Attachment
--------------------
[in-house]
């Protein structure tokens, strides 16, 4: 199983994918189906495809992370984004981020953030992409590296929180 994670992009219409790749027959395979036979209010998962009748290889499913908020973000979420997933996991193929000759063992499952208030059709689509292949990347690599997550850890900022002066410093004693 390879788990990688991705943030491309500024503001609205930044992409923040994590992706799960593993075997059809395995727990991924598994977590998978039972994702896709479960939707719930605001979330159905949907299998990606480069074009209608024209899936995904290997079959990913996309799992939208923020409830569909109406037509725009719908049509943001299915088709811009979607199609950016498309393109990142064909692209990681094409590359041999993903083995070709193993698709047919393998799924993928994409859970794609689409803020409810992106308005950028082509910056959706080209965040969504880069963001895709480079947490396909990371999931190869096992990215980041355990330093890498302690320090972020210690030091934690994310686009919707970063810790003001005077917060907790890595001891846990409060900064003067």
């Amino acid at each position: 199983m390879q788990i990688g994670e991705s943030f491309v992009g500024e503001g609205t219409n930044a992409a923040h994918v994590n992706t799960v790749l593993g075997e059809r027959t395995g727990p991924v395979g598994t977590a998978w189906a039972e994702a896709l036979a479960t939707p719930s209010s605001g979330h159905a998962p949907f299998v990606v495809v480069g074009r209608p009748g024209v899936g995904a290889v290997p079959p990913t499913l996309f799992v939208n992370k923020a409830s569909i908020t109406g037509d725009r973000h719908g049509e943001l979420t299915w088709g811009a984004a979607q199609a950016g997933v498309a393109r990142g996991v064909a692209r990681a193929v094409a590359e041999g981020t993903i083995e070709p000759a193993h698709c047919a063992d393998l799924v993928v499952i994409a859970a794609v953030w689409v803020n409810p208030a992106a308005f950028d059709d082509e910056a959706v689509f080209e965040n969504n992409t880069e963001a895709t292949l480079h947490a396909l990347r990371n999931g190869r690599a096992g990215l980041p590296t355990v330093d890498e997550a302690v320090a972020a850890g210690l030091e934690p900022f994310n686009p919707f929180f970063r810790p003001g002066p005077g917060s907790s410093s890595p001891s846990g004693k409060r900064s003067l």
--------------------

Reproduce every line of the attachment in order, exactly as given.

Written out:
[in-house]
């Protein structure tokens, strides 16, 4: 199983994918189906495809992370984004981020953030992409590296929180 994670992009219409790749027959395979036979209010998962009748290889499913908020973000979420997933996991193929000759063992499952208030059709689509292949990347690599997550850890900022002066410093004693 390879788990990688991705943030491309500024503001609205930044992409923040994590992706799960593993075997059809395995727990991924598994977590998978039972994702896709479960939707719930605001979330159905949907299998990606480069074009209608024209899936995904290997079959990913996309799992939208923020409830569909109406037509725009719908049509943001299915088709811009979607199609950016498309393109990142064909692209990681094409590359041999993903083995070709193993698709047919393998799924993928994409859970794609689409803020409810992106308005950028082509910056959706080209965040969504880069963001895709480079947490396909990371999931190869096992990215980041355990330093890498302690320090972020210690030091934690994310686009919707970063810790003001005077917060907790890595001891846990409060900064003067």
């Amino acid at each position: 199983m390879q788990i990688g994670e991705s943030f491309v992009g500024e503001g609205t219409n930044a992409a923040h994918v994590n992706t799960v790749l593993g075997e059809r027959t395995g727990p991924v395979g598994t977590a998978w189906a039972e994702a896709l036979a479960t939707p719930s209010s605001g979330h159905a998962p949907f299998v990606v495809v480069g074009r209608p009748g024209v899936g995904a290889v290997p079959p990913t499913l996309f799992v939208n992370k923020a409830s569909i908020t109406g037509d725009r973000h719908g049509e943001l979420t299915w088709g811009a984004a979607q199609a950016g997933v498309a393109r990142g996991v064909a692209r990681a193929v094409a590359e041999g981020t993903i083995e070709p000759a193993h698709c047919a063992d393998l799924v993928v499952i994409a859970a794609v953030w689409v803020n409810p208030a992106a308005f950028d059709d082509e910056a959706v689509f080209e965040n969504n992409t880069e963001a895709t292949l480079h947490a396909l990347r990371n999931g190869r690599a096992g990215l980041p590296t355990v330093d890498e997550a302690v320090a972020a850890g210690l030091e934690p900022f994310n686009p919707f929180f970063r810790p003001g002066p005077g917060s907790s410093s890595p001891s846990g004693k409060r900064s003067l």